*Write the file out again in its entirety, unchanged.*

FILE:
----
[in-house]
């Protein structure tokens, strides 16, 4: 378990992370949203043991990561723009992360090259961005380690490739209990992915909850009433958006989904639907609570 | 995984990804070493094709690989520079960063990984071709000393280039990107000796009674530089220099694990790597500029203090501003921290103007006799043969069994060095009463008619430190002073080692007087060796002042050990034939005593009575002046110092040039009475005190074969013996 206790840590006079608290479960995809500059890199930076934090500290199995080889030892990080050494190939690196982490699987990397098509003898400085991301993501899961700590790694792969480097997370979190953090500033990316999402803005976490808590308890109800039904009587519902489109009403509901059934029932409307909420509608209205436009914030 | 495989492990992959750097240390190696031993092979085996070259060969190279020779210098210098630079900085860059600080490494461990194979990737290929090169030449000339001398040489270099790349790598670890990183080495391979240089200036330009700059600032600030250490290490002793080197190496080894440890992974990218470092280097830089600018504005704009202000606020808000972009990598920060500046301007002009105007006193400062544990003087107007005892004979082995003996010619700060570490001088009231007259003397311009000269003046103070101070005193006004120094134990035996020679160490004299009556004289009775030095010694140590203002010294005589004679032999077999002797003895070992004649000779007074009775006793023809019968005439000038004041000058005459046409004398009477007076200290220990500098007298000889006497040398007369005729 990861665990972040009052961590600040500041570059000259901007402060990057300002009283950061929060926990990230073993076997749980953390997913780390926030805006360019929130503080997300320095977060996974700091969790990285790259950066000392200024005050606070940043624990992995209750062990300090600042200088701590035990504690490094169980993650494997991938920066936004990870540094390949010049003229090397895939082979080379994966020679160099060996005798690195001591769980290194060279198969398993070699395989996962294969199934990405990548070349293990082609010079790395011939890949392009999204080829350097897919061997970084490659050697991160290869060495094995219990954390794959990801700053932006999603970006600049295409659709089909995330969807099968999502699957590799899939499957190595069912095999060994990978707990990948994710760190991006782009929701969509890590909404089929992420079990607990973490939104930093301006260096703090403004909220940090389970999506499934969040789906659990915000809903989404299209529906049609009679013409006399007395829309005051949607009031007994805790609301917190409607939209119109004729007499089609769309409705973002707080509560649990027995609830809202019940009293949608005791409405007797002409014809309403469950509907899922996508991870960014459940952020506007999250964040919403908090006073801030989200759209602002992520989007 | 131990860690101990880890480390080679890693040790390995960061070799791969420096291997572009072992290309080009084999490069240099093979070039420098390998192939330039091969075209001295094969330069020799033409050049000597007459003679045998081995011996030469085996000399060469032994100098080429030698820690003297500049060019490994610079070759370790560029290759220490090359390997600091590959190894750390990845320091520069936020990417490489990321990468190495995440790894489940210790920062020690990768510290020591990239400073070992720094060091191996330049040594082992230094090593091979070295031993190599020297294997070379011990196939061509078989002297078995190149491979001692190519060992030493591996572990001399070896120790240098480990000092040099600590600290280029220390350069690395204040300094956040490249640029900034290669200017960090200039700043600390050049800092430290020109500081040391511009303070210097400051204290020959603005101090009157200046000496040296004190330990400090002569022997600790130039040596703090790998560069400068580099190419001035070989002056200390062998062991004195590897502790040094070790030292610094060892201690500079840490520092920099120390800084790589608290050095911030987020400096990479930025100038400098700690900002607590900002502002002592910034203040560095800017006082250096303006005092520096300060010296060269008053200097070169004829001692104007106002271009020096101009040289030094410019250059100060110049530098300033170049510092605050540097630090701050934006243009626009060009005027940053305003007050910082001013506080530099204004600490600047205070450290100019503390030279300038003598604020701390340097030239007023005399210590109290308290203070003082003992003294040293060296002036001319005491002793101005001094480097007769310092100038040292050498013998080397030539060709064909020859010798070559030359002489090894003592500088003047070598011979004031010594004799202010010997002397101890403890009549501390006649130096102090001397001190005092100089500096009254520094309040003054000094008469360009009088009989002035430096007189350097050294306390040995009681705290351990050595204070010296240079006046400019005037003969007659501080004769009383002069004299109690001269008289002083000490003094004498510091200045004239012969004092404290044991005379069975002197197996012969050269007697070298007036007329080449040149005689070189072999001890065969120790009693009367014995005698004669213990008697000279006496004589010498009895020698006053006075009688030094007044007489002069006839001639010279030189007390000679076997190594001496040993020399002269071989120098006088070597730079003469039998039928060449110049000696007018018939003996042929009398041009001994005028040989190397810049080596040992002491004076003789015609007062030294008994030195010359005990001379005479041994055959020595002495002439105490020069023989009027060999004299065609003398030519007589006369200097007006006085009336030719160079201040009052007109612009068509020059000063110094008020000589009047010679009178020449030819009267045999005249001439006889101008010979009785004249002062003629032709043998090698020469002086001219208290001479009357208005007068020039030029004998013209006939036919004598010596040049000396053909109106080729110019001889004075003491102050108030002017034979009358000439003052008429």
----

[in-house]
């Protein structure tokens, strides 16, 4: 378990992370949203043991990561723009992360090259961005380690490739209990992915909850009433958006989904639907609570 | 995984990804070493094709690989520079960063990984071709000393280039990107000796009674530089220099694990790597500029203090501003921290103007006799043969069994060095009463008619430190002073080692007087060796002042050990034939005593009575002046110092040039009475005190074969013996 206790840590006079608290479960995809500059890199930076934090500290199995080889030892990080050494190939690196982490699987990397098509003898400085991301993501899961700590790694792969480097997370979190953090500033990316999402803005976490808590308890109800039904009587519902489109009403509901059934029932409307909420509608209205436009914030 | 495989492990992959750097240390190696031993092979085996070259060969190279020779210098210098630079900085860059600080490494461990194979990737290929090169030449000339001398040489270099790349790598670890990183080495391979240089200036330009700059600032600030250490290490002793080197190496080894440890992974990218470092280097830089600018504005704009202000606020808000972009990598920060500046301007002009105007006193400062544990003087107007005892004979082995003996010619700060570490001088009231007259003397311009000269003046103070101070005193006004120094134990035996020679160490004299009556004289009775030095010694140590203002010294005589004679032999077999002797003895070992004649000779007074009775006793023809019968005439000038004041000058005459046409004398009477007076200290220990500098007298000889006497040398007369005729 990861665990972040009052961590600040500041570059000259901007402060990057300002009283950061929060926990990230073993076997749980953390997913780390926030805006360019929130503080997300320095977060996974700091969790990285790259950066000392200024005050606070940043624990992995209750062990300090600042200088701590035990504690490094169980993650494997991938920066936004990870540094390949010049003229090397895939082979080379994966020679160099060996005798690195001591769980290194060279198969398993070699395989996962294969199934990405990548070349293990082609010079790395011939890949392009999204080829350097897919061997970084490659050697991160290869060495094995219990954390794959990801700053932006999603970006600049295409659709089909995330969807099968999502699957590799899939499957190595069912095999060994990978707990990948994710760190991006782009929701969509890590909404089929992420079990607990973490939104930093301006260096703090403004909220940090389970999506499934969040789906659990915000809903989404299209529906049609009679013409006399007395829309005051949607009031007994805790609301917190409607939209119109004729007499089609769309409705973002707080509560649990027995609830809202019940009293949608005791409405007797002409014809309403469950509907899922996508991870960014459940952020506007999250964040919403908090006073801030989200759209602002992520989007 | 131990860690101990880890480390080679890693040790390995960061070799791969420096291997572009072992290309080009084999490069240099093979070039420098390998192939330039091969075209001295094969330069020799033409050049000597007459003679045998081995011996030469085996000399060469032994100098080429030698820690003297500049060019490994610079070759370790560029290759220490090359390997600091590959190894750390990845320091520069936020990417490489990321990468190495995440790894489940210790920062020690990768510290020591990239400073070992720094060091191996330049040594082992230094090593091979070295031993190599020297294997070379011990196939061509078989002297078995190149491979001692190519060992030493591996572990001399070896120790240098480990000092040099600590600290280029220390350069690395204040300094956040490249640029900034290669200017960090200039700043600390050049800092430290020109500081040391511009303070210097400051204290020959603005101090009157200046000496040296004190330990400090002569022997600790130039040596703090790998560069400068580099190419001035070989002056200390062998062991004195590897502790040094070790030292610094060892201690500079840490520092920099120390800084790589608290050095911030987020400096990479930025100038400098700690900002607590900002502002002592910034203040560095800017006082250096303006005092520096300060010296060269008053200097070169004829001692104007106002271009020096101009040289030094410019250059100060110049530098300033170049510092605050540097630090701050934006243009626009060009005027940053305003007050910082001013506080530099204004600490600047205070450290100019503390030279300038003598604020701390340097030239007023005399210590109290308290203070003082003992003294040293060296002036001319005491002793101005001094480097007769310092100038040292050498013998080397030539060709064909020859010798070559030359002489090894003592500088003047070598011979004031010594004799202010010997002397101890403890009549501390006649130096102090001397001190005092100089500096009254520094309040003054000094008469360009009088009989002035430096007189350097050294306390040995009681705290351990050595204070010296240079006046400019005037003969007659501080004769009383002069004299109690001269008289002083000490003094004498510091200045004239012969004092404290044991005379069975002197197996012969050269007697070298007036007329080449040149005689070189072999001890065969120790009693009367014995005698004669213990008697000279006496004589010498009895020698006053006075009688030094007044007489002069006839001639010279030189007390000679076997190594001496040993020399002269071989120098006088070597730079003469039998039928060449110049000696007018018939003996042929009398041009001994005028040989190397810049080596040992002491004076003789015609007062030294008994030195010359005990001379005479041994055959020595002495002439105490020069023989009027060999004299065609003398030519007589006369200097007006006085009336030719160079201040009052007109612009068509020059000063110094008020000589009047010679009178020449030819009267045999005249001439006889101008010979009785004249002062003629032709043998090698020469002086001219208290001479009357208005007068020039030029004998013209006939036919004598010596040049000396053909109106080729110019001889004075003491102050108030002017034979009358000439003052008429």